industry [and suite of tools like 'autoconf'] supporting Porting
programs across Unix systems. To make a Unix program truly portable
means writing to a Lowest Common Denominator, obviating ALL those
Customers deeply object to having their choices constrained or removed
by vendors ['Lock-In']. In _every_ case vendors have tried this on,
they have had customers revolt. This is what almost ended IBM in
1990/91. This is the backlash that Microsoft is now feeling. People
like to feel they have made a free choice and are fairly treated by
This is the reason we're down to 4 big Unix vendors - SUN, HP, IBM,
Apple. [Don't know the SGI turnover]. The plethora of 'wanna be's have
gone away because they didn't provide real value to their clients.
DEC should've remained a major force in I.T. ...
ORACLE, love 'em or hate 'em, became the world's number two Software
company through a simple strategy - the SAME on every platform. They
bet the company on portability, not performance, and succeeded
The only effective, sustainable marketing strategy is "Differentiation
through Specialisation". That is, companies selling what they do best -
support, speed, price, mobility, security, peripheral variety,
robustness/reliability, ... - ON TOP OF A COMMON SYSTEM. Why should the
System or User Interface be different?? This is no technical reason, so
why should the managers/marketers _make_ it different?
I object to GNU on many grounds - the viral licence, a focus on
'featurism' leading to bloat, incompatibility with preceding (BSD) tools
- BUT I use what they produce because it works and it is good enough...
The real benefit of GNU, Linux and *BSD is that NO ONE PERSON or GROUP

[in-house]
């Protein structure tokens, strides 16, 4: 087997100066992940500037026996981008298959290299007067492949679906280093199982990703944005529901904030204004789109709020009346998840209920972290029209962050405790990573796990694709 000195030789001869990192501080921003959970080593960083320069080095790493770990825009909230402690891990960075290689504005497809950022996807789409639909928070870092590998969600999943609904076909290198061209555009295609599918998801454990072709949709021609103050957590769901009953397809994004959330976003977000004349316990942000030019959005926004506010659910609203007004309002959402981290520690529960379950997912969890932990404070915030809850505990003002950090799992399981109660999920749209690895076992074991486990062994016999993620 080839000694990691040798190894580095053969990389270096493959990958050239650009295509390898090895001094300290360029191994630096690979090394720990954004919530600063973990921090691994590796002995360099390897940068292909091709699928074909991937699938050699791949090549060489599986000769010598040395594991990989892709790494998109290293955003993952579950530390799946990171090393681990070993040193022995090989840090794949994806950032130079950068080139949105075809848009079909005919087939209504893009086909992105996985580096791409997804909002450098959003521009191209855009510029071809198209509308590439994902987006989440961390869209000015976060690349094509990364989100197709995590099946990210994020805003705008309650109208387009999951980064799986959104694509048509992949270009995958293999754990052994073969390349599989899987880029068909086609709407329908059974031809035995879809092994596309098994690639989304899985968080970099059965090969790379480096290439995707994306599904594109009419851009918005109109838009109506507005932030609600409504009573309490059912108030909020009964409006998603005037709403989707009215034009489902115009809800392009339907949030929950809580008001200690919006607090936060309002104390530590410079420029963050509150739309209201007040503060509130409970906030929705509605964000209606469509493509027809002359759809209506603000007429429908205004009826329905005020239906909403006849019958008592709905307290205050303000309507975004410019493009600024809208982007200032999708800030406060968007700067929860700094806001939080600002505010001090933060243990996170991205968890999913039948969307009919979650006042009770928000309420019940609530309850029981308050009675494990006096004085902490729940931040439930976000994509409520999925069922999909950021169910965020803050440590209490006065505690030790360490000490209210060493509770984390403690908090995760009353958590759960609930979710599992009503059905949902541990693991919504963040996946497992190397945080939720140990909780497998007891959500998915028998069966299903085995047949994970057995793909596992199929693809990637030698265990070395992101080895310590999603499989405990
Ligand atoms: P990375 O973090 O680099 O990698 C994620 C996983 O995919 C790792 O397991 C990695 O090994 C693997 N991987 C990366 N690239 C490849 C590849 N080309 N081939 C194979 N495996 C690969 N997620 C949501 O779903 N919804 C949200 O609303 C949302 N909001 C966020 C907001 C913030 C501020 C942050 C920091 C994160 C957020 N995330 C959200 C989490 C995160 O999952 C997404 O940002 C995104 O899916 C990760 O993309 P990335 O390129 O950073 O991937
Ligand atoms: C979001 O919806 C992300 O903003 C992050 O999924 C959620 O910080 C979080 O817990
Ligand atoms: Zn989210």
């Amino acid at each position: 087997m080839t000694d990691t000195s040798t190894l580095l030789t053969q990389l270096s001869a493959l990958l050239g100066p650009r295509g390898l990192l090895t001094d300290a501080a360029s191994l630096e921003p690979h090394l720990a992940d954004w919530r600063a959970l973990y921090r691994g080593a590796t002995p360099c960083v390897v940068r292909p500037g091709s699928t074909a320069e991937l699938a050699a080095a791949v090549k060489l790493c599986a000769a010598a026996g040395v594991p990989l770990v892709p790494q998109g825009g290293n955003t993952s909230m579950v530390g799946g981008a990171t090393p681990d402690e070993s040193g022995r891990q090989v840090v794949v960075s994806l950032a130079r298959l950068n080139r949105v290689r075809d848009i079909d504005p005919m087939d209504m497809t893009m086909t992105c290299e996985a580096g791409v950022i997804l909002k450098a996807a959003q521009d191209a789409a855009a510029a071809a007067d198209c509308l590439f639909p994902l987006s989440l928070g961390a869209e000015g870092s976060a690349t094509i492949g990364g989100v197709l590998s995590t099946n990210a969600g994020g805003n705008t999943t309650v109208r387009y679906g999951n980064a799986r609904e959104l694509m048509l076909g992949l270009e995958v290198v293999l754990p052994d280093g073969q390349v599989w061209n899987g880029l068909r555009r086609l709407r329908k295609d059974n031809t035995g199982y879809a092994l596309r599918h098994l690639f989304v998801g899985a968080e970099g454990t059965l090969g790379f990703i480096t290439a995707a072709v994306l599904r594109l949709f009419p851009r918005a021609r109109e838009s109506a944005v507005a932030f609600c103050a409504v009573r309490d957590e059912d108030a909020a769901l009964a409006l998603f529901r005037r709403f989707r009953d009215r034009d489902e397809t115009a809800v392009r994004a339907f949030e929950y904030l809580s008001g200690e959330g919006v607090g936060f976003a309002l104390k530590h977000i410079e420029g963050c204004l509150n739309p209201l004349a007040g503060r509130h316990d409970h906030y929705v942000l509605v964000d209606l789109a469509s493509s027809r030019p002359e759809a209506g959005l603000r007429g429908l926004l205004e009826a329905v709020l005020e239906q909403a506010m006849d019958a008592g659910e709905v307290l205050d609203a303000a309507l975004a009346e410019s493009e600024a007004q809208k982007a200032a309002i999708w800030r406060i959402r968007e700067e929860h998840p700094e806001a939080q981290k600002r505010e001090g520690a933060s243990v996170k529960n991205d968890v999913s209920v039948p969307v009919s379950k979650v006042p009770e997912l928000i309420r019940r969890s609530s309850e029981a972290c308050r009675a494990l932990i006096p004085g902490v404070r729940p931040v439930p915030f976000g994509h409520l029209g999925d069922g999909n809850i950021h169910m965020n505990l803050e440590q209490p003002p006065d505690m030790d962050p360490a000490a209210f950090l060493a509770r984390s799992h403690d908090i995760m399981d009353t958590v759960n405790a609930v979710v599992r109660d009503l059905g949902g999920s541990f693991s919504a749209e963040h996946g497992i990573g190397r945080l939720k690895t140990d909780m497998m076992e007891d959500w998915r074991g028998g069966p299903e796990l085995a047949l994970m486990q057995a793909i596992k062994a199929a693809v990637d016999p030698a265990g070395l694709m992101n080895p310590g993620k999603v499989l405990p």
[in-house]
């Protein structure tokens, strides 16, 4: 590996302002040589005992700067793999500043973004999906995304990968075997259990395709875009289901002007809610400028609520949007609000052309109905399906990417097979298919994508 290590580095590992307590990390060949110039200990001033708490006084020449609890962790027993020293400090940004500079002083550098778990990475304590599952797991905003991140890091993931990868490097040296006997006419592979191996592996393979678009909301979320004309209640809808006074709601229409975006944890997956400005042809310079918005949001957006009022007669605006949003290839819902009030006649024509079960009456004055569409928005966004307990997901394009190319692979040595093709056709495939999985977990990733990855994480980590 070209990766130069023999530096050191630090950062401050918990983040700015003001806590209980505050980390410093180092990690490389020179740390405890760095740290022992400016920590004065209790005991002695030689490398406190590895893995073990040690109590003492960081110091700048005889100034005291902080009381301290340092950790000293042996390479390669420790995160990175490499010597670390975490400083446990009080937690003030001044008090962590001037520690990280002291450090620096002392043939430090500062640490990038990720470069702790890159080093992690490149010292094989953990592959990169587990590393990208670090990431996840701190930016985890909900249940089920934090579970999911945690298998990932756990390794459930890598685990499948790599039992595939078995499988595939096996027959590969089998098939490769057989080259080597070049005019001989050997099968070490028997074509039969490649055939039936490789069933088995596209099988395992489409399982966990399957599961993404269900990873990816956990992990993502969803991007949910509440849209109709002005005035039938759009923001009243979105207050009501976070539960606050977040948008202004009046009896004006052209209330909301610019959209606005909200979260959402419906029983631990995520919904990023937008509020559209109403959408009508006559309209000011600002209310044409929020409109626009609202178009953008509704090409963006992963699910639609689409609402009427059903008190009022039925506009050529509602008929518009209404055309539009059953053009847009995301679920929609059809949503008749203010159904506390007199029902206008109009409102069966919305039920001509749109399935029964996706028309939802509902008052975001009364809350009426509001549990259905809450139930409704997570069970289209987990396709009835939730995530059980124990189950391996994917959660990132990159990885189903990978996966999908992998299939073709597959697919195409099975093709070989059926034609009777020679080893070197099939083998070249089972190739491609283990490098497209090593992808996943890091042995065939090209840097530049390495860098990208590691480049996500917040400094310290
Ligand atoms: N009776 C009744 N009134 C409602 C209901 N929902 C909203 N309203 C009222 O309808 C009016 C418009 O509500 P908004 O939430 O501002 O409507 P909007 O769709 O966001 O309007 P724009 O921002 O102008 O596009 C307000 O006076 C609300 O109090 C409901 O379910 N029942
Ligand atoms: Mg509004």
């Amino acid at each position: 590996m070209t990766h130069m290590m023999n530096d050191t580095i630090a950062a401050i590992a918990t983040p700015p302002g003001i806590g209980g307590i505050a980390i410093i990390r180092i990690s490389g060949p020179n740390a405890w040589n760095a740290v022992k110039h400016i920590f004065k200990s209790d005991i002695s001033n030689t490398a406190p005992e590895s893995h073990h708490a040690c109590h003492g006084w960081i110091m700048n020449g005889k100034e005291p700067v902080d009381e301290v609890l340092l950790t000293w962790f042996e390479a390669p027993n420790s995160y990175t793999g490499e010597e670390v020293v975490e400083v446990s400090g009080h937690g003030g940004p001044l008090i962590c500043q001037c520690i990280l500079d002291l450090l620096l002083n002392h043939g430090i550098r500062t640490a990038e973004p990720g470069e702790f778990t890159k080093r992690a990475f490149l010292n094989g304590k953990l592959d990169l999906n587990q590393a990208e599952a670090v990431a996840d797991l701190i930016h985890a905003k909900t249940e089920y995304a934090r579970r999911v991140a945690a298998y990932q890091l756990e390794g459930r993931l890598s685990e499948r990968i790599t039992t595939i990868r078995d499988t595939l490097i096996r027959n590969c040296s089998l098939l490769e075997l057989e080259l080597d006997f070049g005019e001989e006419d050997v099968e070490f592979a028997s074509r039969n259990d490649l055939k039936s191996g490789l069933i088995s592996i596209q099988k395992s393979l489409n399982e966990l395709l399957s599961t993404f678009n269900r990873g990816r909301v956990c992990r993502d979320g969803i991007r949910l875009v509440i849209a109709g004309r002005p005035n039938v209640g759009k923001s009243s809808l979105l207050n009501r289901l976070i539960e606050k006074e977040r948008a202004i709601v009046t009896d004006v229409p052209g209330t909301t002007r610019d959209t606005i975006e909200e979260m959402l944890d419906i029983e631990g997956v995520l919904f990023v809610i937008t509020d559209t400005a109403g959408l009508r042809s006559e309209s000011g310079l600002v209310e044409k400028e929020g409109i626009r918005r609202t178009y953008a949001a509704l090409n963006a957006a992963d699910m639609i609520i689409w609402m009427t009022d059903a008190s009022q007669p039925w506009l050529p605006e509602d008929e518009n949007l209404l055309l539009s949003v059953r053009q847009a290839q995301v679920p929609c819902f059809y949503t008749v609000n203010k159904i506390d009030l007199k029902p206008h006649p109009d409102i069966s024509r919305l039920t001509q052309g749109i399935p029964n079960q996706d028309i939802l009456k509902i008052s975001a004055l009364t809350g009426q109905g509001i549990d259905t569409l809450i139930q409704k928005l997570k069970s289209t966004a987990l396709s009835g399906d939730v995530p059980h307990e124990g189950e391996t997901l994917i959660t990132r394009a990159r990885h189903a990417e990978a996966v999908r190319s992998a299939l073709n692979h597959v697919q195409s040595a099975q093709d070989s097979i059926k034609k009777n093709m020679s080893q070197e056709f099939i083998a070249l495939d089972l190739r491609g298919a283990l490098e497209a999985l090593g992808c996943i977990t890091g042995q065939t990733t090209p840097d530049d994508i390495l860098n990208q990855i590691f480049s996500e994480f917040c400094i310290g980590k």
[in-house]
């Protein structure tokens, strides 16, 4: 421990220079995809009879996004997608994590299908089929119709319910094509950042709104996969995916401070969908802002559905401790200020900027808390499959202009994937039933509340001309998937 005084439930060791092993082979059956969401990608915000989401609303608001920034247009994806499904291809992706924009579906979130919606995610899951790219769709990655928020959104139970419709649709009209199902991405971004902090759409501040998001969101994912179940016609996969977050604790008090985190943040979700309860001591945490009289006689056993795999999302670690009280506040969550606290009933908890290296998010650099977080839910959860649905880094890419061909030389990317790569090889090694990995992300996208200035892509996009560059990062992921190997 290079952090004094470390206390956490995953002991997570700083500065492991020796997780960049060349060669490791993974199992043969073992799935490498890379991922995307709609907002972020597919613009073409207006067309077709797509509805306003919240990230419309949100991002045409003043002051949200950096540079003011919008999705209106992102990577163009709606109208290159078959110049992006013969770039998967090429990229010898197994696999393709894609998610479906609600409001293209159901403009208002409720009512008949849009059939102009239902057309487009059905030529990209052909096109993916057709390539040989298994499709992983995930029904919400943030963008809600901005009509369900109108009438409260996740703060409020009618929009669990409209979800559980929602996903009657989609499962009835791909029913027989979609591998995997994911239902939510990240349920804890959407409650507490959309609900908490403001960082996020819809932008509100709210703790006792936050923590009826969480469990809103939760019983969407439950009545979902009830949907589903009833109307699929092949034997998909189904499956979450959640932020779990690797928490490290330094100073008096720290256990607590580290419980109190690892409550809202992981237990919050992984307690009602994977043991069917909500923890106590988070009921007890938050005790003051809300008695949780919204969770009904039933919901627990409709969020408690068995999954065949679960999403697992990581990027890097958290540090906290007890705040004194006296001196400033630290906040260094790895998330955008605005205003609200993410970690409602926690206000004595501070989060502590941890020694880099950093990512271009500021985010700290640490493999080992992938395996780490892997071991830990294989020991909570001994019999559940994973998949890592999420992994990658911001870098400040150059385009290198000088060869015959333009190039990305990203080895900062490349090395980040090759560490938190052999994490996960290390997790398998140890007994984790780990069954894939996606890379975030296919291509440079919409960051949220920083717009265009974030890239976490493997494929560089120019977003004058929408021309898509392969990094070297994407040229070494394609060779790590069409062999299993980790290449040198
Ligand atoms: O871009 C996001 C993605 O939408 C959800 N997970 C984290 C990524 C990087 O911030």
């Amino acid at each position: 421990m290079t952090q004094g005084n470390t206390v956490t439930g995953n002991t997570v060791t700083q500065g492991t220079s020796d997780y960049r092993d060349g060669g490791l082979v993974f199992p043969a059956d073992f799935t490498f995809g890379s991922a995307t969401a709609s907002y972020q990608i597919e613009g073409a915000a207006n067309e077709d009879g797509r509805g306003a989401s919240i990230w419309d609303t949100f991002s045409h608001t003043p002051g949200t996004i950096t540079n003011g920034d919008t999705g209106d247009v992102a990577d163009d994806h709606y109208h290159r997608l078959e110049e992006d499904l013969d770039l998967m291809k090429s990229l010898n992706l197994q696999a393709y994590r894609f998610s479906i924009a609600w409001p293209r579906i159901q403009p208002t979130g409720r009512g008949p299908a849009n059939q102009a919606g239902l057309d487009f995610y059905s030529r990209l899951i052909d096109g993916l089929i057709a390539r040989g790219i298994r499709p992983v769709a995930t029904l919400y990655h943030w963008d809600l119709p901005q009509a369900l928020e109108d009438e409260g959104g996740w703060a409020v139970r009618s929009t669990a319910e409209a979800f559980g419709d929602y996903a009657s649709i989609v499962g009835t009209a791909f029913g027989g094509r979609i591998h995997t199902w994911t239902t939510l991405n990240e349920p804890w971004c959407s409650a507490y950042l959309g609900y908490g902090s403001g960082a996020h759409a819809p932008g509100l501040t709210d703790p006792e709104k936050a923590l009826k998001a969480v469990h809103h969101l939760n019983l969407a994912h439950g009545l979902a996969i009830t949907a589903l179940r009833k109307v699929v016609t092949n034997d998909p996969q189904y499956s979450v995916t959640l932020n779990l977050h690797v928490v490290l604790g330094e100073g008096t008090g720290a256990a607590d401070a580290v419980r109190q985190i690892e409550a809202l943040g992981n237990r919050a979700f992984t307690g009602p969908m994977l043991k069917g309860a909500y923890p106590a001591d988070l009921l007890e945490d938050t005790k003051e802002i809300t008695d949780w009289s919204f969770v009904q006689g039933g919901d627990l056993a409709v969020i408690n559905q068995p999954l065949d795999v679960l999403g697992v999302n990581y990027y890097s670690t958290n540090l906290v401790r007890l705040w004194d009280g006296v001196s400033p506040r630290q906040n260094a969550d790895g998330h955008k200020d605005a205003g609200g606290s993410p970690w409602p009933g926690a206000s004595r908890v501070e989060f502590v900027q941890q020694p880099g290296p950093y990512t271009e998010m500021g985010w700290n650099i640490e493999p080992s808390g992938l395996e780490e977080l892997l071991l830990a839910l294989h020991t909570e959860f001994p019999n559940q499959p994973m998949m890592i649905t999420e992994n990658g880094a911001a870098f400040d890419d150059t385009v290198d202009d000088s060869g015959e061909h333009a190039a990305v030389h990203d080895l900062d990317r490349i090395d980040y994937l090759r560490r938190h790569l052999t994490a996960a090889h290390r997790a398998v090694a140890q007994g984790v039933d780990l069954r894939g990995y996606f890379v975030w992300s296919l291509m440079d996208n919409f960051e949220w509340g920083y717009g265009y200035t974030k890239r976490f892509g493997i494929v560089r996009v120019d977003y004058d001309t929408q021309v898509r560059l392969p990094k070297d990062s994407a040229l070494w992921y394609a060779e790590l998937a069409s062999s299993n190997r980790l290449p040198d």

owns them. They are a collective asset that can be built upon by all
and let us and our descendants 'stand on the shoulders of Giants'.
Steve Jenkin, 19-Jan-2004
The definitive Unix History is at: http://www.levenez.com/unix/
Warren Toomey, 'The Unix Heritage Society' http://www.tuhs.org
The Open Group: http://www.opengroup.org/
On Mon, 2004-01-19 at 12:10, Greg 'groggy' Lehey wrote:
> I've just had a complaint from a member who thinks that AUUG is giving
> users of proprietary UNIX a raw deal. He thinks that we're placing
> too much emphasis on open source, and that we're bashing Microsoft.
> It's true that I personally don't have a very high opinion of
> Microsoft, and we have made no secret of the fact that the Linux
> community is a large part of our membership, so we need to cooperate
> with the other Linux groups. I mentioned this in my report at the
> last annual conference. I've also tried to make it clear that AUUG
> remains a UNIX group, for all reasonable definitions of UNIX. I'd be
> interested if this member (who doesn't want to be named) is an
> isolated case, or do other members who use proprietary UNIX feel that
> we're giving them less than adequate attention?
> See complete headers for address and phone numbers.
Steve Jenkin, Unix Sys Admin
0412 786 915 (+61 412 786 915)
PO Box 48, Kippax ACT 2615, AUSTRALIA